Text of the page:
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Psychiatric issues in cognitive impairment

Lookup NU author(s): Professor John-Paul Taylor

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Abstract

Neuropsychiatric symptoms (NPS) such as depression, hallucinations and apathy commonly occur in Parkinson's disease (PD) and have major clinical consequences including a negative impact on quality of life. This review discusses the epidemiology, clinical features, diagnostic procedures and treatment issues of NPS in PD and related disorders in the perspective of cognitive impairment, focusing on depression, anxiety, visual hallucinations, apathy, sleep disturbances, impulse control disorder and non-motor fluctuations. The majority of NPS are more common in PD patients with dementia, possibly related to shared underlying pathologies. Recent studies also suggest that NPS are associated with mild cognitive impairment in PD, in particular with the amnestic type. Accurate diagnosis of NPS is important but can be difficult, due to overlapping symptoms and similar appearance of symptoms of motor symptoms of parkinsonism, cognitive impairment, mood disorders and apathy. There are few systematic studies focusing on the management of NPS in PD with cognitive impairment.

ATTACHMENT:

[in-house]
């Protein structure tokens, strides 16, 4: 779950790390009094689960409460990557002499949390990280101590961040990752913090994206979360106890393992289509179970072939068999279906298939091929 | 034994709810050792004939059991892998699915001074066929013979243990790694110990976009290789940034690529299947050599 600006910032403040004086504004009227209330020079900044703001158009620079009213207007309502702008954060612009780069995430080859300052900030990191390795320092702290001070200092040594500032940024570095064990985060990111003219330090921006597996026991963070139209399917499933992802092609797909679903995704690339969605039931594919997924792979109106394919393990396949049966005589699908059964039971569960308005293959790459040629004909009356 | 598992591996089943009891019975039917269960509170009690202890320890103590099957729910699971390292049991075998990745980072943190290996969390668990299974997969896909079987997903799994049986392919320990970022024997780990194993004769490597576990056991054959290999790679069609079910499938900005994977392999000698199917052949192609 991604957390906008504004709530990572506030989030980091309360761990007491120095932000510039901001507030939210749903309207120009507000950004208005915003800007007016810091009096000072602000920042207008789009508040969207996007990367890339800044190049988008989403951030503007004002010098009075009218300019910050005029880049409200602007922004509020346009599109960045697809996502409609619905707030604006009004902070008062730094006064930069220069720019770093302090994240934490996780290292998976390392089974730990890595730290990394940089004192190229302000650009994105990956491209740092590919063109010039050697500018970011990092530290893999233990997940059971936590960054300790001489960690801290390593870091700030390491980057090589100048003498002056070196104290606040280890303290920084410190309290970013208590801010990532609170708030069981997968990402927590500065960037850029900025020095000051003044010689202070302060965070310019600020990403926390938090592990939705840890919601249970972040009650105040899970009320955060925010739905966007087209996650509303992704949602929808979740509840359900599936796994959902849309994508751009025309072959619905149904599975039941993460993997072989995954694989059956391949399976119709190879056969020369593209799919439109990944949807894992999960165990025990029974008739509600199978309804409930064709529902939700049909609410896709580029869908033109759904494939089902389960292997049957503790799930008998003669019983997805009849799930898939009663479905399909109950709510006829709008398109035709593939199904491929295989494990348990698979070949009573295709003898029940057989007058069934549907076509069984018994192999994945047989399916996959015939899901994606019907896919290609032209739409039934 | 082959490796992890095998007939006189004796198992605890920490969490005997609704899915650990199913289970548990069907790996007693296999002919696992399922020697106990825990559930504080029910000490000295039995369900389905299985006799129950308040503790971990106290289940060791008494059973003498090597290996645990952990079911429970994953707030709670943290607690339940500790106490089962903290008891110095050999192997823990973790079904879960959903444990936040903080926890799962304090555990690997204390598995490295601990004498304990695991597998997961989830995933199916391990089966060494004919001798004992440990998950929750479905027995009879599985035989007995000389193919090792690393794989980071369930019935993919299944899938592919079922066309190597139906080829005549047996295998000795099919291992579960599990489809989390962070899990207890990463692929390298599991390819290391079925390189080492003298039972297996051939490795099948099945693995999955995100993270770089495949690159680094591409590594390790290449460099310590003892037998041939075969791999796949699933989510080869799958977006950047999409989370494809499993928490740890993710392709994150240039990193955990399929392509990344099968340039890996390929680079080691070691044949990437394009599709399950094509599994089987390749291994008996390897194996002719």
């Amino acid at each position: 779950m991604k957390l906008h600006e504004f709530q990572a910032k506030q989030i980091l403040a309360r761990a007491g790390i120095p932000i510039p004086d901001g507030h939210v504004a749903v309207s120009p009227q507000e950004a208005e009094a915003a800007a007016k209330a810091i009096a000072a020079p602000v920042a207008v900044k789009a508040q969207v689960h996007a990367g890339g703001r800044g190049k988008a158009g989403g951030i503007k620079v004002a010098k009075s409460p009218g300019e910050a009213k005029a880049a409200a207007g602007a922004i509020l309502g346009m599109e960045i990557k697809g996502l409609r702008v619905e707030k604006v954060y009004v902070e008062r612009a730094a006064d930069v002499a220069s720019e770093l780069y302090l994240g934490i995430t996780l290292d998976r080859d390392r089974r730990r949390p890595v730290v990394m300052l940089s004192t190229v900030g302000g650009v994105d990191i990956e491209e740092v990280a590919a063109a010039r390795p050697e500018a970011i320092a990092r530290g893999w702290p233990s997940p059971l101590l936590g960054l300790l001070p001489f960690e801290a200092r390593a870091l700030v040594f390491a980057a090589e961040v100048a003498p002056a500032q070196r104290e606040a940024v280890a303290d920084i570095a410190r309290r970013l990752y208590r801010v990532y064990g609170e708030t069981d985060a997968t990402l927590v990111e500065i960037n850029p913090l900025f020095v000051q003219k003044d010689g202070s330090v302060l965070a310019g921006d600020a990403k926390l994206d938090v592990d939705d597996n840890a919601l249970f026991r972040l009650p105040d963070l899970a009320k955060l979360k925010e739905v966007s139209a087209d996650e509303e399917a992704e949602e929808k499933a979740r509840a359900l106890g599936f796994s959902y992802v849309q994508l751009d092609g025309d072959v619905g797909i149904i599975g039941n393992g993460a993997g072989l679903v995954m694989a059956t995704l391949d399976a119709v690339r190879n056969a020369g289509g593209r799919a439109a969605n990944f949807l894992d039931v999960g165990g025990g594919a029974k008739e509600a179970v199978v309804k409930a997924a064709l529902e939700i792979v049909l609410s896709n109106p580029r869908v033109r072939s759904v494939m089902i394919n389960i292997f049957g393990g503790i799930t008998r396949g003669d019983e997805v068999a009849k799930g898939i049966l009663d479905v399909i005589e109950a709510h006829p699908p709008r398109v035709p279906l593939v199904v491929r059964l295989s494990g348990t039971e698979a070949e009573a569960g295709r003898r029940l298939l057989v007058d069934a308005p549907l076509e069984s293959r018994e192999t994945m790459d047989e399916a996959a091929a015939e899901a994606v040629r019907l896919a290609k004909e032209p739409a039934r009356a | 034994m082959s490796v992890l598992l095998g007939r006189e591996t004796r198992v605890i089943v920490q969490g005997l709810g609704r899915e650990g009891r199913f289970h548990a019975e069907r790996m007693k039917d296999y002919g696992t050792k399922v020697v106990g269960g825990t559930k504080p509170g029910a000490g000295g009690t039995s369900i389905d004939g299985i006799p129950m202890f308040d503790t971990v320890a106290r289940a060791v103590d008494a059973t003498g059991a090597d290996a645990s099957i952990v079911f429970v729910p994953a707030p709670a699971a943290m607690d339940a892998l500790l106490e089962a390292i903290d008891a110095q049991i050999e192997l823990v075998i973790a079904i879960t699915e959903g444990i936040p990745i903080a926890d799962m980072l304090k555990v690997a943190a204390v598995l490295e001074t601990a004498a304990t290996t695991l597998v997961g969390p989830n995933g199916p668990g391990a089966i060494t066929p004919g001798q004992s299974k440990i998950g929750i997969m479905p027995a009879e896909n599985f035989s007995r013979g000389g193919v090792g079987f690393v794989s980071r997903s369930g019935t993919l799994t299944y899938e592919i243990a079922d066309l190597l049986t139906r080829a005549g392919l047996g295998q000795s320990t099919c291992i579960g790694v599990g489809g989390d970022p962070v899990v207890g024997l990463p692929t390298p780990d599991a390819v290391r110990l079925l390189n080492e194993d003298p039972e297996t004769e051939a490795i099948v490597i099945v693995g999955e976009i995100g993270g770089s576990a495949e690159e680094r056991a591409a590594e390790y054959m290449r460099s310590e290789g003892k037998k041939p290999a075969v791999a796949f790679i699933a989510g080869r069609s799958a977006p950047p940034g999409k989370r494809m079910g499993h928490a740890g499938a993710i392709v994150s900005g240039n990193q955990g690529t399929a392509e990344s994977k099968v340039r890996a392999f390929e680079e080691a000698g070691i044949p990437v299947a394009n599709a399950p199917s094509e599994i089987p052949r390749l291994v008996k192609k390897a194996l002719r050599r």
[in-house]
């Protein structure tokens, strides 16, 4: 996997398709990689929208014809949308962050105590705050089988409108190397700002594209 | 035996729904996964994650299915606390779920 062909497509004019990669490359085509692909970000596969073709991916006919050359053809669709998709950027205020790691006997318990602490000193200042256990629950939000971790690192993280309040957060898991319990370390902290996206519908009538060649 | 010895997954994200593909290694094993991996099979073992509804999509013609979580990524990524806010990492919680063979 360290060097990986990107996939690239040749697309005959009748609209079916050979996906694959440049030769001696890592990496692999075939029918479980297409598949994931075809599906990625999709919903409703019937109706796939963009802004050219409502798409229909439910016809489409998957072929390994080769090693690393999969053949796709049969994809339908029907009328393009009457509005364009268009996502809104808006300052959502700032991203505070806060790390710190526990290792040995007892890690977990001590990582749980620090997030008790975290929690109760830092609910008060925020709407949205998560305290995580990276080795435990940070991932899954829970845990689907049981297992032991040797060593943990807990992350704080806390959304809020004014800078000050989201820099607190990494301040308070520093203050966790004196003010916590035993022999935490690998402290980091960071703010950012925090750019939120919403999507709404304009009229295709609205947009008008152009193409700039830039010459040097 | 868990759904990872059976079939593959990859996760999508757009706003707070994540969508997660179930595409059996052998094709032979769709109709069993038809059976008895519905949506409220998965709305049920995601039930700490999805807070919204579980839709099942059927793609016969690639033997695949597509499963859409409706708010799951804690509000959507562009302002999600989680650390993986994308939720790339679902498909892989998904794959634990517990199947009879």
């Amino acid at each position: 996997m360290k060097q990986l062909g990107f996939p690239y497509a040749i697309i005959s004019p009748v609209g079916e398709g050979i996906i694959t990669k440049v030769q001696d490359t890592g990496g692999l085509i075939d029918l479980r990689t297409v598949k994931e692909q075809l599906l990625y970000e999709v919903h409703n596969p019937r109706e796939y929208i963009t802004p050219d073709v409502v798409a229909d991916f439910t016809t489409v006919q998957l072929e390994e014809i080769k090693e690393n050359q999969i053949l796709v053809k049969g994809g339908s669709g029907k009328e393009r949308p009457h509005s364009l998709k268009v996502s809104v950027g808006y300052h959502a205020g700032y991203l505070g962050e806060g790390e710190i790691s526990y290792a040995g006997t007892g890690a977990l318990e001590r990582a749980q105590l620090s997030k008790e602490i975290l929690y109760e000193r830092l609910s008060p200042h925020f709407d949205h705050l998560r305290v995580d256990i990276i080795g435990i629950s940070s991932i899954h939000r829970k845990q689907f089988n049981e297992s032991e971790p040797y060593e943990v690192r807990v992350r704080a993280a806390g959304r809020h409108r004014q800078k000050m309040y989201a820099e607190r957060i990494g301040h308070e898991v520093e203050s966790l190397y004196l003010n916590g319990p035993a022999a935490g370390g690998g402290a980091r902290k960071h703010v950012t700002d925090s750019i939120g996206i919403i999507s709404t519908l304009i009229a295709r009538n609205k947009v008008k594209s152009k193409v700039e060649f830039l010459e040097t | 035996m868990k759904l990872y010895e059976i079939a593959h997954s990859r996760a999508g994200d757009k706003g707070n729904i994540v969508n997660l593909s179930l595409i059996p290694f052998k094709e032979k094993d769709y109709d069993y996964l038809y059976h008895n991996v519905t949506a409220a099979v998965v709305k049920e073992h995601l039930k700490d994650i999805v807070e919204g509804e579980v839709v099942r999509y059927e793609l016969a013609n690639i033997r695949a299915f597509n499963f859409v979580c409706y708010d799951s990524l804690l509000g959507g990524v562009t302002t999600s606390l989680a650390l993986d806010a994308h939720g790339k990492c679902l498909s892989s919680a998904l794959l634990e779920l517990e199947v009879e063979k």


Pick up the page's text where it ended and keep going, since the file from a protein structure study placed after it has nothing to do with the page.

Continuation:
Publication metadata

Author(s): Aarsland D, Taylor J-P, Weintraub D

Publication type: Review

Publication status: Published

Journal: Movement Disorders

Year: 2014

Volume: 29

Issue: 5

Pages: 651–662

Print publication date: 15/04/2014

ISSN (print): 0885-3185

ISSN (electronic): 1531-8257

URL: http://dx.doi.org/10.1002/mds.25873

DOI: 10.1002/mds.25873


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